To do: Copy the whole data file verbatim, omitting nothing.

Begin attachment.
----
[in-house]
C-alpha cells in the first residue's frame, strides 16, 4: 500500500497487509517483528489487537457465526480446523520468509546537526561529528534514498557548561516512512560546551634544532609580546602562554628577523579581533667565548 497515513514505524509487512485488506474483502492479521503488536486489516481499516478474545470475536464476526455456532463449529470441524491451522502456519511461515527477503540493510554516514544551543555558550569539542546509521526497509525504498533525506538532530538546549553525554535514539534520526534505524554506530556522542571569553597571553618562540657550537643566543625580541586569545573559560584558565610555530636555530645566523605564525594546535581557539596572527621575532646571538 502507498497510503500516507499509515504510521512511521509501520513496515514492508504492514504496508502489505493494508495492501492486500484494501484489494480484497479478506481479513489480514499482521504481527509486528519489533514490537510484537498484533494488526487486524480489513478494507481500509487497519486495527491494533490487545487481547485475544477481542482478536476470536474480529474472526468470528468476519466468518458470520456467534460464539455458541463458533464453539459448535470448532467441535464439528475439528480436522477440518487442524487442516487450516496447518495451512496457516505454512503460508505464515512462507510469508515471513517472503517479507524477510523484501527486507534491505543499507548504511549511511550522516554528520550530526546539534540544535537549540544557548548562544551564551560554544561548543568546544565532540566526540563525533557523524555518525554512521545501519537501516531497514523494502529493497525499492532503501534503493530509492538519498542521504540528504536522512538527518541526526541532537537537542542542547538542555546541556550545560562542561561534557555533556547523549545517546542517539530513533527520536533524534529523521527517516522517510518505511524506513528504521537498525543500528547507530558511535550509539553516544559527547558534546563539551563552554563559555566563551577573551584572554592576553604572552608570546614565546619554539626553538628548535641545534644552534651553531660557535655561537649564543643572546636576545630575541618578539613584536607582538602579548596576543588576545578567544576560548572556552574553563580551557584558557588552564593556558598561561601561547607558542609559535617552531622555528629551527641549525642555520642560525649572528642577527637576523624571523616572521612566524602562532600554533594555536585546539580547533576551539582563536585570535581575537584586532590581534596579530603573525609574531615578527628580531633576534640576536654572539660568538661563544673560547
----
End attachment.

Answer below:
[in-house]
C-alpha cells in the first residue's frame, strides 16, 4: 500500500497487509517483528489487537457465526480446523520468509546537526561529528534514498557548561516512512560546551634544532609580546602562554628577523579581533667565548 497515513514505524509487512485488506474483502492479521503488536486489516481499516478474545470475536464476526455456532463449529470441524491451522502456519511461515527477503540493510554516514544551543555558550569539542546509521526497509525504498533525506538532530538546549553525554535514539534520526534505524554506530556522542571569553597571553618562540657550537643566543625580541586569545573559560584558565610555530636555530645566523605564525594546535581557539596572527621575532646571538 502507498497510503500516507499509515504510521512511521509501520513496515514492508504492514504496508502489505493494508495492501492486500484494501484489494480484497479478506481479513489480514499482521504481527509486528519489533514490537510484537498484533494488526487486524480489513478494507481500509487497519486495527491494533490487545487481547485475544477481542482478536476470536474480529474472526468470528468476519466468518458470520456467534460464539455458541463458533464453539459448535470448532467441535464439528475439528480436522477440518487442524487442516487450516496447518495451512496457516505454512503460508505464515512462507510469508515471513517472503517479507524477510523484501527486507534491505543499507548504511549511511550522516554528520550530526546539534540544535537549540544557548548562544551564551560554544561548543568546544565532540566526540563525533557523524555518525554512521545501519537501516531497514523494502529493497525499492532503501534503493530509492538519498542521504540528504536522512538527518541526526541532537537537542542542547538542555546541556550545560562542561561534557555533556547523549545517546542517539530513533527520536533524534529523521527517516522517510518505511524506513528504521537498525543500528547507530558511535550509539553516544559527547558534546563539551563552554563559555566563551577573551584572554592576553604572552608570546614565546619554539626553538628548535641545534644552534651553531660557535655561537649564543643572546636576545630575541618578539613584536607582538602579548596576543588576545578567544576560548572556552574553563580551557584558557588552564593556558598561561601561547607558542609559535617552531622555528629551527641549525642555520642560525649572528642577527637576523624571523616572521612566524602562532600554533594555536585546539580547533576551539582563536585570535581575537584586532590581534596579530603573525609574531615578527628580531633576534640576536654572539660568538661563544673560547